How Students Celebrate Halloween Around The World

It's October. Happy Halloween! Halloween is a big, fun celebration in the United States. Have you ever stopped to wonder how other people celebrate Halloween in different countries?

  1. Ireland/Scotland - This is where the ancient Celtic festival called Samhain originated. It's actually where the American Halloween celebration comes from. Samhain marks the end of the harvest festival and the beginning of winter, starting Oct. 31 and ending Nov. 1. Celebrants believe that during Samhain barriers between the living and the dead break down, allowing for the living to commune with those who have passed on. In Celtic times, people celebrated by leaving food on their doorsteps for the wandering dead. Today, people still carry on the tradition by lighting candles in their windows to guide the dead and/or they extra chairs are placed at tables for loved ones who have passed on. Turnips were traditionally carved to look like protective spirits - which later on turned into pumpkin carving.

  2. The Day of the Dead (Spanish: Día de Muertos) - celebrated Oct. 31 - Nov. 2. This is a Mexican holiday, celebrated throughout Mexico, most notably in the central and south regions. It is customary to honor and give gifts to loved ones who have passed on by building an ofrenda, an altar which celebrates the person who died and invites them into the home. Deceased relatives are also honored by cooking their favorite foods and by bringing gifts to their graves.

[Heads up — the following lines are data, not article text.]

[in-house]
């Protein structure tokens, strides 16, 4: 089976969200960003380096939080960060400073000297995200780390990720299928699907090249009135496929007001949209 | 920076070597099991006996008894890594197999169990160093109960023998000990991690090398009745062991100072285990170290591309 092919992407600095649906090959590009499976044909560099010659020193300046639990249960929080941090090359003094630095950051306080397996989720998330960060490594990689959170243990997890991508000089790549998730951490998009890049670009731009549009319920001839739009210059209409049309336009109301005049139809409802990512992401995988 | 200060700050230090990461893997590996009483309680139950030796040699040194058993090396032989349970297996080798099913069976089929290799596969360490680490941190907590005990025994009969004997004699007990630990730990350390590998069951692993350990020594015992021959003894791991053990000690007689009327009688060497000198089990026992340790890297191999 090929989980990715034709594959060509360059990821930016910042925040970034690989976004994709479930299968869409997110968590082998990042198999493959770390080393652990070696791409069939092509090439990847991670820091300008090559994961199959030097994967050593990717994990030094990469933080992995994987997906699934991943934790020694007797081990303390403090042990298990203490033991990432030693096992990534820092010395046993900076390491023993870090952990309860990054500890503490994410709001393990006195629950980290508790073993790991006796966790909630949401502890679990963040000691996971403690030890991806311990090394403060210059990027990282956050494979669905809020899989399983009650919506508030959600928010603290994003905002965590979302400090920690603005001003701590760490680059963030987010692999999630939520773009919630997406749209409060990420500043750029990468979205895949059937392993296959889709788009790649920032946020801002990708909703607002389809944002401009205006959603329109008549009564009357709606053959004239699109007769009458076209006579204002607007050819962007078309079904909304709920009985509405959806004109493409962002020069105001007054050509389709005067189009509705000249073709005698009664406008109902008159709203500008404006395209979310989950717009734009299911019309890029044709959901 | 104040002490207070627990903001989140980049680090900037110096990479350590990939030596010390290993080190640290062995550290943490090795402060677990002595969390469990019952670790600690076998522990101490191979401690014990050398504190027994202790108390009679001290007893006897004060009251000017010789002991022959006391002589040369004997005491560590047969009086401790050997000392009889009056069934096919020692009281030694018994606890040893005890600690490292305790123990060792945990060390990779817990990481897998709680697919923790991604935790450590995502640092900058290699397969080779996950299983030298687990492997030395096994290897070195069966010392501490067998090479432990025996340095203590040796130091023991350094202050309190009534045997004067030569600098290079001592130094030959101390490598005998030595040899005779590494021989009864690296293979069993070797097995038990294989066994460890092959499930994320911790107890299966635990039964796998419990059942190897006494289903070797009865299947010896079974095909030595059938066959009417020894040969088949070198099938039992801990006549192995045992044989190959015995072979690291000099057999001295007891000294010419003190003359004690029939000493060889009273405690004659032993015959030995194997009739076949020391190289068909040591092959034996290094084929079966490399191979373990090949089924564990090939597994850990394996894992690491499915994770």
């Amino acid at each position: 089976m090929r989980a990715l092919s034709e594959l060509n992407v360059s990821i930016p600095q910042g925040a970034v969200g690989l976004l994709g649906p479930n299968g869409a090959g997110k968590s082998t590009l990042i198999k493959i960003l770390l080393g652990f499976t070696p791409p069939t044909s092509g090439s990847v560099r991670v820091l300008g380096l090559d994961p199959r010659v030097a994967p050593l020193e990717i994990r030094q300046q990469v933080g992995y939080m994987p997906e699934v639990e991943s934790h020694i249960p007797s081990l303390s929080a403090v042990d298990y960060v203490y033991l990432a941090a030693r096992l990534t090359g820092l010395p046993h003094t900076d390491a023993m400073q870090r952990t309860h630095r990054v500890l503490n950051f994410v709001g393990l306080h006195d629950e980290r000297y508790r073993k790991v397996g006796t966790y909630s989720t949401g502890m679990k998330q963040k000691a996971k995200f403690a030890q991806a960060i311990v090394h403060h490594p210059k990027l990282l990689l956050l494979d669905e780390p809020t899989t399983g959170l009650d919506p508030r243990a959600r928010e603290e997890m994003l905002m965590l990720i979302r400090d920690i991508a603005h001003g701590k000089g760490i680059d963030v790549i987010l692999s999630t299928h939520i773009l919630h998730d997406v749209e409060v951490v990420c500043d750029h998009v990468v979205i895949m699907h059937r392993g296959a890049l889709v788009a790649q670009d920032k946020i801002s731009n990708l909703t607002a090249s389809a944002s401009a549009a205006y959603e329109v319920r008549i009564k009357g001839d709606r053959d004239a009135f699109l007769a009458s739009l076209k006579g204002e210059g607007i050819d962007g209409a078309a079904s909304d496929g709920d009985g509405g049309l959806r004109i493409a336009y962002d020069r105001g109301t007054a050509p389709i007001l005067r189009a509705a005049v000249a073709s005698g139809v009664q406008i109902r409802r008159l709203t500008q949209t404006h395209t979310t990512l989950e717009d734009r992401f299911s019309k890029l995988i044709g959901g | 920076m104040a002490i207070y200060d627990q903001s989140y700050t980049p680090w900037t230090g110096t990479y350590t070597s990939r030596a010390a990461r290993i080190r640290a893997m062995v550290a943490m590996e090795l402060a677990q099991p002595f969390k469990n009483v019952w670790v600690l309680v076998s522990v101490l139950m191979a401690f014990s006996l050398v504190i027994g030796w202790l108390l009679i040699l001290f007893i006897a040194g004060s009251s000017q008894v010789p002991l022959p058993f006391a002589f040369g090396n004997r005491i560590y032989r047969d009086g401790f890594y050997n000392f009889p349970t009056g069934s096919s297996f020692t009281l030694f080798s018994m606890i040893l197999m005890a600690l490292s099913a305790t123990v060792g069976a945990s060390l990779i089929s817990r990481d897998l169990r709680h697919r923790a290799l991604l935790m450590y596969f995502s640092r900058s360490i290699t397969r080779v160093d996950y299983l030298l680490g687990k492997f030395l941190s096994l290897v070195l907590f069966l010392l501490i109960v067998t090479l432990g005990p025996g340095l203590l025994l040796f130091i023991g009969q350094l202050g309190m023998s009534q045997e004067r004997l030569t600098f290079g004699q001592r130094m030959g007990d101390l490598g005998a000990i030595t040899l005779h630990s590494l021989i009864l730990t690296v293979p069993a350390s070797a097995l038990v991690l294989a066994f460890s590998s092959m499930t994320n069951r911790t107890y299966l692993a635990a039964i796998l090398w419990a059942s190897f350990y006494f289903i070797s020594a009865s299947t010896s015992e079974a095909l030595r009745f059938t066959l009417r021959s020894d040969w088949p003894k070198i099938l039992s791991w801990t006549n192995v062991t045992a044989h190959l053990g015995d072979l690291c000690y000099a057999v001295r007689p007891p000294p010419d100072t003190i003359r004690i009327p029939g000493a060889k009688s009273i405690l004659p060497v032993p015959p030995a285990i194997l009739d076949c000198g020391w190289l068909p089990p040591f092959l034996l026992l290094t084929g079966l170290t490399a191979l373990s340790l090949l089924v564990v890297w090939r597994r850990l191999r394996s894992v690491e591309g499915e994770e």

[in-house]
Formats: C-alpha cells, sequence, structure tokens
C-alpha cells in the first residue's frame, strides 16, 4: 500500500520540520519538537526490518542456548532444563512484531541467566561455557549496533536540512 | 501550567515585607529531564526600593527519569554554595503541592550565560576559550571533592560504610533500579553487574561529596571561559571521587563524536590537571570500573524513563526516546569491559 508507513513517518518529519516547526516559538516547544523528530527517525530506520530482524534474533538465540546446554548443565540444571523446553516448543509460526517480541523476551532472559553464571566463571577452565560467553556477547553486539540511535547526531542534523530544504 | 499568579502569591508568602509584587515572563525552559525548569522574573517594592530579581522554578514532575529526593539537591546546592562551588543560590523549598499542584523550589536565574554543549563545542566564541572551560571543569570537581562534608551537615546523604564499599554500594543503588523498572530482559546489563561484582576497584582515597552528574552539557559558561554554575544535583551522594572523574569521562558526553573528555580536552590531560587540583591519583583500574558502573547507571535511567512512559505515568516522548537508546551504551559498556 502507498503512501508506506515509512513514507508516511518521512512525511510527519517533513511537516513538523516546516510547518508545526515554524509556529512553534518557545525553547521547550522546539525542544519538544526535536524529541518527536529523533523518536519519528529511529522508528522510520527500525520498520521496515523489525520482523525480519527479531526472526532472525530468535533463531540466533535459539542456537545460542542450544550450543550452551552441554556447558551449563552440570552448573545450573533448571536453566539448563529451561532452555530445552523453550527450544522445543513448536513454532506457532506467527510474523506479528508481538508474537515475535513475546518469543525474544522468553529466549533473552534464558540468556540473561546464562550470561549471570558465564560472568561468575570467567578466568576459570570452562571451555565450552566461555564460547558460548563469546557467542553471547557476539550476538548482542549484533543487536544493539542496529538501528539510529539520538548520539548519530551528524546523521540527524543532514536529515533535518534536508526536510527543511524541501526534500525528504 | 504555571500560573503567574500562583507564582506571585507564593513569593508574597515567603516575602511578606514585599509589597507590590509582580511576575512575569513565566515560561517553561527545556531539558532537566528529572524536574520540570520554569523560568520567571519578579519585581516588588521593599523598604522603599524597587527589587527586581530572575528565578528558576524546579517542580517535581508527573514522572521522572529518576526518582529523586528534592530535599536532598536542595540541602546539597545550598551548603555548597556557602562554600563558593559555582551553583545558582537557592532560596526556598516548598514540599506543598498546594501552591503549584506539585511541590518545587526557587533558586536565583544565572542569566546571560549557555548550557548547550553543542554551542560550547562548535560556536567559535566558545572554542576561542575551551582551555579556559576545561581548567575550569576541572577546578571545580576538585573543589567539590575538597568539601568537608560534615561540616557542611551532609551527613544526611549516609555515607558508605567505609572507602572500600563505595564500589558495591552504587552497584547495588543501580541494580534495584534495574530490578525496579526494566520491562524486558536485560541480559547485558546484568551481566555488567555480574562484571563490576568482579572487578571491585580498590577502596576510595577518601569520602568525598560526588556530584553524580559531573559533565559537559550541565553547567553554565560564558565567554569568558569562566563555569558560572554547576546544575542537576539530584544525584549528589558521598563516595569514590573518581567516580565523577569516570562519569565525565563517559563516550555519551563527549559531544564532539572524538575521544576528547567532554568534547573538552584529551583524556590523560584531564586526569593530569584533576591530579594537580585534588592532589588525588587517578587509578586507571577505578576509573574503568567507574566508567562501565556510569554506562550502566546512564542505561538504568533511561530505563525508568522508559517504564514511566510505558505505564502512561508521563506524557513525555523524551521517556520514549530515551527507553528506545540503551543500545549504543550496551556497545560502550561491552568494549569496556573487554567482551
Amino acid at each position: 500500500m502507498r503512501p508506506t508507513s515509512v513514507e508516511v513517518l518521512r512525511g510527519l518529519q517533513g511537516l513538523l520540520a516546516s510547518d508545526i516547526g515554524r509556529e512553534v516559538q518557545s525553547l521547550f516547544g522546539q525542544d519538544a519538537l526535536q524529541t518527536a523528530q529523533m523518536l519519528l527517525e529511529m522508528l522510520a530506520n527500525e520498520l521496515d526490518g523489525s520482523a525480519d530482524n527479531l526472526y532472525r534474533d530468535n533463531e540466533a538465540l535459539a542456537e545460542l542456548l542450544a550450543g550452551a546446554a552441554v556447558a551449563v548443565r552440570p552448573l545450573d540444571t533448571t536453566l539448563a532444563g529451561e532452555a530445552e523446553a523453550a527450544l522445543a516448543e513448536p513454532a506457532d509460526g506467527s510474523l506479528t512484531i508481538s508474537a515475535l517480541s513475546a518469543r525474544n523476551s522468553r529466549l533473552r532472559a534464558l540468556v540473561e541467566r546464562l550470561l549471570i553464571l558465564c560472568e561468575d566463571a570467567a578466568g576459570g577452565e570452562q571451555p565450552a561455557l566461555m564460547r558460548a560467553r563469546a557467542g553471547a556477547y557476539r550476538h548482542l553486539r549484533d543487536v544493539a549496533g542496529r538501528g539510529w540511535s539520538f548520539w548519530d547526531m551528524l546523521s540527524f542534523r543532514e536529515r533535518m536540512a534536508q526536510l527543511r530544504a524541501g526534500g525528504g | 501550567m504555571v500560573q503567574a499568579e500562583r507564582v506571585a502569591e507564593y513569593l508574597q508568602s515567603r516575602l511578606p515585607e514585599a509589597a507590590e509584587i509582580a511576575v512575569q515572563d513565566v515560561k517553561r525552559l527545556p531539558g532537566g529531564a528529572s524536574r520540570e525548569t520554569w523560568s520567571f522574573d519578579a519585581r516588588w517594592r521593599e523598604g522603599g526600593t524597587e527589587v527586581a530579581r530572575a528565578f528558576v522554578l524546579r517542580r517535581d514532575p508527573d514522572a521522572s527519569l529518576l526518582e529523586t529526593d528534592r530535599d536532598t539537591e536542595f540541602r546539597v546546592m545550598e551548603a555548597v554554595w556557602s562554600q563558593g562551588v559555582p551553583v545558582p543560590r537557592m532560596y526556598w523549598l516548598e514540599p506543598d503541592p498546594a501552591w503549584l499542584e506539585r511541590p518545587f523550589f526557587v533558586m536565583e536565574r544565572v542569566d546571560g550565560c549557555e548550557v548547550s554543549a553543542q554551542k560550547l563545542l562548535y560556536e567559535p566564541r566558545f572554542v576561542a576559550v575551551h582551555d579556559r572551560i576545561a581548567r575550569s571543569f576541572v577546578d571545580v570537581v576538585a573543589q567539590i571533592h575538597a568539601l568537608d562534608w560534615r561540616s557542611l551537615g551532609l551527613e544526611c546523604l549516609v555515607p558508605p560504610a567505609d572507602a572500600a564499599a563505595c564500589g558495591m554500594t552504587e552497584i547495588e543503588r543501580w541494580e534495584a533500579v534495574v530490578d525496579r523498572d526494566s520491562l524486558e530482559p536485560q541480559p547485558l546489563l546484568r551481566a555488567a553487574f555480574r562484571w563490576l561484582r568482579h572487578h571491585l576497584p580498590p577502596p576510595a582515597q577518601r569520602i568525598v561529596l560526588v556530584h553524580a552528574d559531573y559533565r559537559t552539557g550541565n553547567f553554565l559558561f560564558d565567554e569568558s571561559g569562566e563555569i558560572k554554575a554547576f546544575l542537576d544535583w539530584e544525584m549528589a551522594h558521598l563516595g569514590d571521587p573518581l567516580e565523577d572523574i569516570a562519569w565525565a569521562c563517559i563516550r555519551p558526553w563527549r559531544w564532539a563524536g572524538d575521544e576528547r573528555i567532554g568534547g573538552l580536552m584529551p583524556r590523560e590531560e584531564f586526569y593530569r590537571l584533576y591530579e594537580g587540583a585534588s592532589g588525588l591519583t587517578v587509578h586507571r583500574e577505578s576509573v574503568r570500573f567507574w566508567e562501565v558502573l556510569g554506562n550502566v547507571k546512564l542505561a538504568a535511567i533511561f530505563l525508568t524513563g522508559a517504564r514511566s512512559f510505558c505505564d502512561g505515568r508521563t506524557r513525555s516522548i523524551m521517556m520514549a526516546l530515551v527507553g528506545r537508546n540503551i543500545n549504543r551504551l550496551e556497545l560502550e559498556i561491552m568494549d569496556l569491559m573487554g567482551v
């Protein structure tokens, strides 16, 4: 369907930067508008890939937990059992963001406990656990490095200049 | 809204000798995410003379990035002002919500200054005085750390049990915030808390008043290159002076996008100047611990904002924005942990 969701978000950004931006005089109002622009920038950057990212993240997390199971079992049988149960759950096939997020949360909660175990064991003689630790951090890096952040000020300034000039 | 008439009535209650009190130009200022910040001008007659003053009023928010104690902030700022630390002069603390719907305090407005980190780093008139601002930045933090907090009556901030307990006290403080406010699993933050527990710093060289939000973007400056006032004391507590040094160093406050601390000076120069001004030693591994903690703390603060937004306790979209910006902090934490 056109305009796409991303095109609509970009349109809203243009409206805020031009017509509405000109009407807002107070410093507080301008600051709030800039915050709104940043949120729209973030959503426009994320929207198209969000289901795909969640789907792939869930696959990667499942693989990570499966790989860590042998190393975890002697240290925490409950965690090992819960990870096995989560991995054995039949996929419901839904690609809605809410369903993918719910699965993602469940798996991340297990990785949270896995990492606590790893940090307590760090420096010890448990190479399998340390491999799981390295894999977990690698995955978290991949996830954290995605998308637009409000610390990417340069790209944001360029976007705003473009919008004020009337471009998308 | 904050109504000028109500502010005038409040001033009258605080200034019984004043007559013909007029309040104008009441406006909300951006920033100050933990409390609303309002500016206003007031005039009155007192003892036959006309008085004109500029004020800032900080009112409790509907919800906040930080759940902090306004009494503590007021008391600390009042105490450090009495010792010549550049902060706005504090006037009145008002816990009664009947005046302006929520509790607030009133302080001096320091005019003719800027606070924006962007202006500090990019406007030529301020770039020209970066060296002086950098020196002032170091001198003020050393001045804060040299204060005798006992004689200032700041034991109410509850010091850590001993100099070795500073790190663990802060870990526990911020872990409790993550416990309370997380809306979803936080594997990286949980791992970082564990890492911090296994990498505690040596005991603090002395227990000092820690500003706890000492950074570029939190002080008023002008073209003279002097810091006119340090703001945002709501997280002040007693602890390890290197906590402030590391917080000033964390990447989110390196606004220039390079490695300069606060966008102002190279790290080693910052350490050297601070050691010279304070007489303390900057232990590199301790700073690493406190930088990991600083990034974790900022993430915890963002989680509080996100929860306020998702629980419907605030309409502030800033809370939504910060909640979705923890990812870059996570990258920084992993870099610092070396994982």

3. Pangangaluluwa - This is an almost forgotten Halloween custom celebrated in the Philippines. People go door to door singing for alms or prayers. The singers represent the deceased, and they are given money in exchange for their songs.

Halloween is a fun and celebratory time for college students around the world. It's a welcome break from exams and class. Wherever you are, enjoy your Halloween celebrations.

It's October, and if you are a college student, you are in the middle of your fall semester and mid-terms are rapidly approaching. If you dropped a class, changed a class, or if you were not able to return a textbook you purchased but don't need, remember you can sell your textbooks back for cash to